Coptotermes Lacteus (Milk Termite) Identification & Overview

Coptotermes lacteus (C. lacteus), or the milk termite, mound-building termite, or subterranean termite, is a species of Rhinotermitidae. Rhinotermitide is a family of termites that feed on wood, with the potential to cause significant damage to wooden structures.

This subterranean termite is a social insect native to Australia. It is commonly found in eastern New South Wales, Australian Capital Territory, eastern and central Victoria and southeast Queensland, especially along the coastline, Great Dividing Range and western slopes.

Structure, Appearance and Characteristics

Identification of the C. lacteus is done through the soldier termites, which are the most distinctive of the insects due to their heavily armoured and pigmented heads.

The different species of termites found in Australia can be difficult to distinguish from each other. Identification of the C. lacteus should be done by an expert, who will assess it based on locality, nesting habits, and measurements. The C. lacteus can otherwise easily be confused with Coptotermes frenchi and Coptotermes acinaciformis. Soldiers of both C. lacteus and C. frenchi have pear-shaped heads, while the head of C. acinaciformis is more rectangular in shape.

Lacteus builds communal nests in mound-like shapes that can be quite large and conspicuous. Worker termites use the network of galleries extending from the mound through the surrounding soil to forage in the surrounding area, without needing to emerge to the surface. They are attracted to weathered wood as a food source and for this reason can be a threat to any such wood that is embedded or otherwise in close contact with the soil.

Other characteristics of the C. lacteus include:

  • lacteus soldiers measure between 4-4.8mm in length.
  • Alates, including wings, measure between 13-16mm in length.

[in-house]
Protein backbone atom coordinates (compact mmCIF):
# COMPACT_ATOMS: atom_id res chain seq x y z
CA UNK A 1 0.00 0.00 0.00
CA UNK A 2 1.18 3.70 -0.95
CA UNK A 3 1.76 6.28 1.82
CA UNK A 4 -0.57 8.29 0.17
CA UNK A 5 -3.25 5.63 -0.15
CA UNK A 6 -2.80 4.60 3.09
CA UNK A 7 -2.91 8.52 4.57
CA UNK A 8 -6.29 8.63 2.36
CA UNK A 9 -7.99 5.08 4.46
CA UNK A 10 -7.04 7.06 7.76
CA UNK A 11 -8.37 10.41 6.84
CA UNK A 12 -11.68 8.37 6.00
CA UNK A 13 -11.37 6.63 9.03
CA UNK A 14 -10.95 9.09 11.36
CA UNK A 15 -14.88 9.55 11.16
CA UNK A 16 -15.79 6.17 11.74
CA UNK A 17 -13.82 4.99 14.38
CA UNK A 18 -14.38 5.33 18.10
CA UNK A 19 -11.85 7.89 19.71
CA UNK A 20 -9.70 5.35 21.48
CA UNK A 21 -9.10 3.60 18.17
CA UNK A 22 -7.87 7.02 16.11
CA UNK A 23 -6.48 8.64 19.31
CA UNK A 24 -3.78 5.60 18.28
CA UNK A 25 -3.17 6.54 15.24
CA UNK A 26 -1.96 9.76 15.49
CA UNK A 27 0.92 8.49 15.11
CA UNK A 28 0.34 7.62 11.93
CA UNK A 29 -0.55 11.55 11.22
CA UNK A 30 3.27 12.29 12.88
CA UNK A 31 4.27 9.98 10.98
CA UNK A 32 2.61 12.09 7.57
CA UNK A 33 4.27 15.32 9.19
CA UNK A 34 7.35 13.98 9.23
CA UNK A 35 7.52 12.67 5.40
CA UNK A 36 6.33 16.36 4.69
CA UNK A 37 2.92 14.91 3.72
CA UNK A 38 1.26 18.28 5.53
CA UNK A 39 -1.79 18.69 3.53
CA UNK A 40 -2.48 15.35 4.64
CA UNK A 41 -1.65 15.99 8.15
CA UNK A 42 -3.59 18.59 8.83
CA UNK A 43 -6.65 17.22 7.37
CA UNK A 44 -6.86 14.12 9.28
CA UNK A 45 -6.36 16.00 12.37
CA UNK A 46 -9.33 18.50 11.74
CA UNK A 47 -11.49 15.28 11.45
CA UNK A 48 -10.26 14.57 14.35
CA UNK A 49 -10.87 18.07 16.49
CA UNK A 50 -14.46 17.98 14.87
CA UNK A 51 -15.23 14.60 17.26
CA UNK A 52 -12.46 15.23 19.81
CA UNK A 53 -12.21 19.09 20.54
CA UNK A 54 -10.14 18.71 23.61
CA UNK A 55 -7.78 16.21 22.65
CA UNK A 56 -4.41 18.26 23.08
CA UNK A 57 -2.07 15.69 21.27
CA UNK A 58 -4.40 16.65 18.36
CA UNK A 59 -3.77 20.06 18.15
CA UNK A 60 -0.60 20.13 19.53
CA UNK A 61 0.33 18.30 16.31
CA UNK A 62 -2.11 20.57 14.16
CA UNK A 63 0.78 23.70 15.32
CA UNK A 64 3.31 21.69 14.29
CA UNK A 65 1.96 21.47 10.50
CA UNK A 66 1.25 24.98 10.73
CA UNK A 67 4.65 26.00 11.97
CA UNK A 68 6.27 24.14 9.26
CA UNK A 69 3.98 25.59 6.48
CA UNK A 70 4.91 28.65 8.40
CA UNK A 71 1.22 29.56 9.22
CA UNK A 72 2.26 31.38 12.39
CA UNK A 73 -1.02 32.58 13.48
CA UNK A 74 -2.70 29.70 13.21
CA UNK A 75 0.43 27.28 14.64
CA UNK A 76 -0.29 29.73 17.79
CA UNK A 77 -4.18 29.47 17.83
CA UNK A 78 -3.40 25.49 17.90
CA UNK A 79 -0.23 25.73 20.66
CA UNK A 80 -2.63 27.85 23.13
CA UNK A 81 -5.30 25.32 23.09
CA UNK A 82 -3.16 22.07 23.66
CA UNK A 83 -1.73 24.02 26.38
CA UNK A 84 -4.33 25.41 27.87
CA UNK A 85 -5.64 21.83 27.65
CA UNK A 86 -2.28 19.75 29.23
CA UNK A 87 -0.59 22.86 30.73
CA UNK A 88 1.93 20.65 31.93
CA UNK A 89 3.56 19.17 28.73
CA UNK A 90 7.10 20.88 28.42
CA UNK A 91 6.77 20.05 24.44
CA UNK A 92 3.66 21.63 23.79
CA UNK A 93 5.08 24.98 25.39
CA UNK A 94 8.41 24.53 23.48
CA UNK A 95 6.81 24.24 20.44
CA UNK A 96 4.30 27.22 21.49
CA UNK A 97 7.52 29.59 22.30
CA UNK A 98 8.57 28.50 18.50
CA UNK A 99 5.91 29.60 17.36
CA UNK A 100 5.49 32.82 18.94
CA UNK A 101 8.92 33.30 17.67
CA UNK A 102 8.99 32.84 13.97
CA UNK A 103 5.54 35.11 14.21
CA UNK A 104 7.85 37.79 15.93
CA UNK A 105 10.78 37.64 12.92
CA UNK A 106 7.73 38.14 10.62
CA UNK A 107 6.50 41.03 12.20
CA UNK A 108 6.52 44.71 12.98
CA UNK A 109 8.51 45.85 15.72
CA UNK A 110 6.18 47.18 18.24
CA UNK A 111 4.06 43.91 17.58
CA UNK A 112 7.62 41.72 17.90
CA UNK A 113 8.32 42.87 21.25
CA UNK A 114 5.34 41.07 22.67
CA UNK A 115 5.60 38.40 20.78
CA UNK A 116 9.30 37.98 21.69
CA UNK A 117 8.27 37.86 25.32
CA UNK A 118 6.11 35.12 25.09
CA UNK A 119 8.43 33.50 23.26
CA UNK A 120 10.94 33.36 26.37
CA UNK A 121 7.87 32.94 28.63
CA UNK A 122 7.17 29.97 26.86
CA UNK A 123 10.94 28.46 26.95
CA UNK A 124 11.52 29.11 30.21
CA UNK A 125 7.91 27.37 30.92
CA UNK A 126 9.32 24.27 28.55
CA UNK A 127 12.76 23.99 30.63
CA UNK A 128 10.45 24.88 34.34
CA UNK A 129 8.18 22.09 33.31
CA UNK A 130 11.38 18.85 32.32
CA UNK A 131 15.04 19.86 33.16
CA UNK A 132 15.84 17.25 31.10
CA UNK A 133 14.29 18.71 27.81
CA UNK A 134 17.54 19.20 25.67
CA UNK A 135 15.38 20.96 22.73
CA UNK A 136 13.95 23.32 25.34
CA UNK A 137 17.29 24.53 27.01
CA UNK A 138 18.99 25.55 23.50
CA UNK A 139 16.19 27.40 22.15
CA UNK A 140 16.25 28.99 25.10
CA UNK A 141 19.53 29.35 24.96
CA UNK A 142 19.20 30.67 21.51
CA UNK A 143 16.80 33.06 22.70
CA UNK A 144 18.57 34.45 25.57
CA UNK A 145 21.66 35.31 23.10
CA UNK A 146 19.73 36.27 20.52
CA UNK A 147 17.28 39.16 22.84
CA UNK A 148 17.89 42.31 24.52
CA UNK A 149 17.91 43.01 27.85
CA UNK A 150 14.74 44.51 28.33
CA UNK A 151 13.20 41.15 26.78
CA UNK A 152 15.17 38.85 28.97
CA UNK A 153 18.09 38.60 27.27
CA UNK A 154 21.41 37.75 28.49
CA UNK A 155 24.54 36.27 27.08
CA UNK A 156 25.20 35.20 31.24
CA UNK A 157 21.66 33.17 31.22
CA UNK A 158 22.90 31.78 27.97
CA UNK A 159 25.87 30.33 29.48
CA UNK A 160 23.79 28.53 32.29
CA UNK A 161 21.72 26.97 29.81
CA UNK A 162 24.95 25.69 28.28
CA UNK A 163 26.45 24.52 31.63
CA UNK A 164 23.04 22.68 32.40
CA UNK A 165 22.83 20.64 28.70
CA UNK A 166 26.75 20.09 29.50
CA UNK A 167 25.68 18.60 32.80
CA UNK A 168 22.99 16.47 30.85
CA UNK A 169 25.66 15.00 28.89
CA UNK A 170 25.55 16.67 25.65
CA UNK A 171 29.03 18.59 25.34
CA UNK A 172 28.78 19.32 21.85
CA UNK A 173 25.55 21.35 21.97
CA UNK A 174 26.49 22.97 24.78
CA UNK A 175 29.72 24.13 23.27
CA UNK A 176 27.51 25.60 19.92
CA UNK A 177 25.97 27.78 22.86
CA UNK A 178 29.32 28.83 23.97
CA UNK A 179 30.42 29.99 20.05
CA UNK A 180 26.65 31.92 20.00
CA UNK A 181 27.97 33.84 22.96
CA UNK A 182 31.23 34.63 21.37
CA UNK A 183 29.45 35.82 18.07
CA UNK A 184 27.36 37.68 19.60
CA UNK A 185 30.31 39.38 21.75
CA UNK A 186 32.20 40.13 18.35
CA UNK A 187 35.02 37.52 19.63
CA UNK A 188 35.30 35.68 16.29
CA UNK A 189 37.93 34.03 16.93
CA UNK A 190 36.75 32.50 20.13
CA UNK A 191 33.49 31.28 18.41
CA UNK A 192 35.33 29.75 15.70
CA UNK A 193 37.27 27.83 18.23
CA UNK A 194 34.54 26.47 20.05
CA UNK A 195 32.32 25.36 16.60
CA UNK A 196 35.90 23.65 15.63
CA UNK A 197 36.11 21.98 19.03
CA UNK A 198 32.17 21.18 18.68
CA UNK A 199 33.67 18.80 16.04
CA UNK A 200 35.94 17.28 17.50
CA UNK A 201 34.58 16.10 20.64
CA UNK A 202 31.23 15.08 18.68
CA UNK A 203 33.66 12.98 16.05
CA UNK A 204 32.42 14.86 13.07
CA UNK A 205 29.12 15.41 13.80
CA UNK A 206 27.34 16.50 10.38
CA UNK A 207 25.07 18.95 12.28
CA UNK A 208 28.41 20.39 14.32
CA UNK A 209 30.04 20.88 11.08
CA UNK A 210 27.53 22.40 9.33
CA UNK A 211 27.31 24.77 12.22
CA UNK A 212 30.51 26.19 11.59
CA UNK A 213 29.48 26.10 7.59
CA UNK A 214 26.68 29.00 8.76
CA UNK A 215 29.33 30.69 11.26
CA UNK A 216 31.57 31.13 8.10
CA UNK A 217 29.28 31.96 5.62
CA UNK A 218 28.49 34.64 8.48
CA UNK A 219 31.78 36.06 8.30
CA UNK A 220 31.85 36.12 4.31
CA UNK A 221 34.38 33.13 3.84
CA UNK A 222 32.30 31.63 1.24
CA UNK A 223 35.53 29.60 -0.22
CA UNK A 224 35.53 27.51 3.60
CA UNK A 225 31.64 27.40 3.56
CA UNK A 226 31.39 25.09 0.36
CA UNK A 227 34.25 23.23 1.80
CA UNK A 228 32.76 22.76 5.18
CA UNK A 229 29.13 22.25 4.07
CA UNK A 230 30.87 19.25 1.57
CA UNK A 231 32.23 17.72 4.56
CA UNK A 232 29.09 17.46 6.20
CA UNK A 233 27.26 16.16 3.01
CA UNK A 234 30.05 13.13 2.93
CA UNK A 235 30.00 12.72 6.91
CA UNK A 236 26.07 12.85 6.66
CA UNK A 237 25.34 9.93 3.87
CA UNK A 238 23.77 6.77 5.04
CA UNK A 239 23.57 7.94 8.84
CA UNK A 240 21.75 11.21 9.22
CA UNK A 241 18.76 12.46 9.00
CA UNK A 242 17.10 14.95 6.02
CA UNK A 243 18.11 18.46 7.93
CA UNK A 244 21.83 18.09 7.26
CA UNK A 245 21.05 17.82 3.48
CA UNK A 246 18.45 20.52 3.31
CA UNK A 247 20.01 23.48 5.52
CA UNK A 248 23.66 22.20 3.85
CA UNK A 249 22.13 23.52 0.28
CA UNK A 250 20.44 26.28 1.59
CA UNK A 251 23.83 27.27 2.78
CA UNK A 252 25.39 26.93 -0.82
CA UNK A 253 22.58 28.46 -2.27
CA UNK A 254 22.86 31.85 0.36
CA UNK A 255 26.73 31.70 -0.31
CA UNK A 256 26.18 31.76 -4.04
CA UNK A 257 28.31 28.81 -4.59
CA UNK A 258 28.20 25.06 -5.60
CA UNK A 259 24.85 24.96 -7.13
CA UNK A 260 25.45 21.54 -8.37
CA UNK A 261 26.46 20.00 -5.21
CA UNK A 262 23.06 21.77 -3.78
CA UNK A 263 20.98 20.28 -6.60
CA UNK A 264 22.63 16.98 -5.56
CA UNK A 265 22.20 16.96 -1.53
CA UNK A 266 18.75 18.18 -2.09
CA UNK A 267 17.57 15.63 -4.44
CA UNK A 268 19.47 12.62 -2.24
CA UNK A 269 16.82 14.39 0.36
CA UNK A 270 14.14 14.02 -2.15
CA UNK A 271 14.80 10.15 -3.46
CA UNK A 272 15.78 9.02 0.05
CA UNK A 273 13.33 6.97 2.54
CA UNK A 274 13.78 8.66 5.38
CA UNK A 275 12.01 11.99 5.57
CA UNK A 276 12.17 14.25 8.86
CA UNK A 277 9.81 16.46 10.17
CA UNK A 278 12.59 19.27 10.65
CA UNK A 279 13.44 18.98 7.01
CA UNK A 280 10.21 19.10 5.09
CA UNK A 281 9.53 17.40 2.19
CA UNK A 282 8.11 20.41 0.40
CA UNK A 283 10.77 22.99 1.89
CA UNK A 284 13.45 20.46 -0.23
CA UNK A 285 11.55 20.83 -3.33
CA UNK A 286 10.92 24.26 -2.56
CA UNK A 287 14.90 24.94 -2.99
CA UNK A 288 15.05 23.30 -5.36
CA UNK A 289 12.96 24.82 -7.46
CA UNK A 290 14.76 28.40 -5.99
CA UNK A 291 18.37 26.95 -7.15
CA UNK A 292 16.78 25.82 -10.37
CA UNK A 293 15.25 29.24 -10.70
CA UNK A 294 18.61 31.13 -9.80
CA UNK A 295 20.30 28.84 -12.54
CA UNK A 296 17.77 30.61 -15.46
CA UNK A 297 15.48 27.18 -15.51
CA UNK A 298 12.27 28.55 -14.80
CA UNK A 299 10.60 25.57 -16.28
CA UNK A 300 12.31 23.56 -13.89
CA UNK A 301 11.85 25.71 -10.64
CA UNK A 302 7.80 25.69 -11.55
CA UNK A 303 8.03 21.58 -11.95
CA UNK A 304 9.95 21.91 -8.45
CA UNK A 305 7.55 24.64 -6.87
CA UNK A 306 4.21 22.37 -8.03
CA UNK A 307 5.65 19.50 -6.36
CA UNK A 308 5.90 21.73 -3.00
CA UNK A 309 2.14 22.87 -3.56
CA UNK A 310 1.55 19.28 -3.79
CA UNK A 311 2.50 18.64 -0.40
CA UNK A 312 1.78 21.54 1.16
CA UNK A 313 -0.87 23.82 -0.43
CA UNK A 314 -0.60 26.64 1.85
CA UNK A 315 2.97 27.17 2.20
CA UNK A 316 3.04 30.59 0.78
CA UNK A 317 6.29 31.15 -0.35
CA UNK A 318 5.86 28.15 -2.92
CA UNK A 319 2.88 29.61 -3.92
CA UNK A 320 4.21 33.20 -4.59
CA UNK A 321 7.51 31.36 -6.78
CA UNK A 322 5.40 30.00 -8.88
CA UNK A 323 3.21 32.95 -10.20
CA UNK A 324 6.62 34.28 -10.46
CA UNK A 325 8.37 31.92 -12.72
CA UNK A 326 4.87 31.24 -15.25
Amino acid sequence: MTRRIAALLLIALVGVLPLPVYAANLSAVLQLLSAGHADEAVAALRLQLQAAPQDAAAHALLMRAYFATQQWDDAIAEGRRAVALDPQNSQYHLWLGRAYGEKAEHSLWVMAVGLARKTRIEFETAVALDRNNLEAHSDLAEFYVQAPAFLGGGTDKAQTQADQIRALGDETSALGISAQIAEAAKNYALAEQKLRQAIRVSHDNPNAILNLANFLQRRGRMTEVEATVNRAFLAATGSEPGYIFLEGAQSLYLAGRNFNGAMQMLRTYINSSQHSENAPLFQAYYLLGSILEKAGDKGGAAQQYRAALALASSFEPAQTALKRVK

• Workers are whitish in colour, partially transparent. They are wingless, eyeless, and sterile. They have thin cuticles.
  • Soldiers are cream in colour, with large heads (0.7-1.2mm) and mandibles with no obvious teeth.
  • Soldiers are wingless, eyeless, and sterile. The labrum of the soldier is not grooved, the tarsi has 4 segments and the abdominal cerci has 2 segments. The soldiers have no anterior lobes.
  • Soldiers tap their heads when disturbed and agitated, which can be heard as a loud ticking sound.
  • Alates are dark brown to black in colour. Alates have compound eyes, larger heads (1.3mm) and denser cuticles in comparison with soldiers.

Life Cycle

Coptotermes lacteus termites undergo incomplete metamorphosis in the transitionfrom egg to nymph to adult. Nymphs may become either workers or soliders. When a termite colony reaches a greater stage of maturity, alates may be produced. Mature termite colonies may have up to 2 million inhabitants and can last for as long as 50 years. Worker and soldier termites are sterile and can be male or female. When alates mate, they lose their wings in order to become a new king and queen and establish a new colony.

Habitat

The habitat of C. lacteus is the mound nest. The termites construct elaborate mounds using clay, sand, partially digested plant material, excreta, and saliva. These mounds are large and well insulated and can be quite conspicuous, built up to 2 metres above ground level and extending up to 2 metres in diameter. The nest has a hard, thick outer wall of clay, which is unlike the brittle exteriors created by some other species of termite. Inside the mound, there is a mass of cemented soil particles and a softer area where the queen and developing nymph termites are found. The C. lacteus termite is not often found in urban areas and is regarded as a forest pest. C. lacteus mounds can also be found in pastures and roadside reserves.

Food

Coptotermes lacteus termites include weathered wood as part of their diet. The C. lacteus termite therefore attacks stumps, dead trees, fences made of timber and any other timber structures that are in contact with the soil and have been softened by weathering. C. lacteus also attacks softened timber in damp areas beneath floors, which can have a significant impact on structural integrity.

Destructive Nature

The C. lacteus termite is primarily attracted to weathered wood rather than to sound timber. It represents therefore a moderate economic threat, but one that should be prevented. Home insurance does not cover repair costs, which can be substantial.

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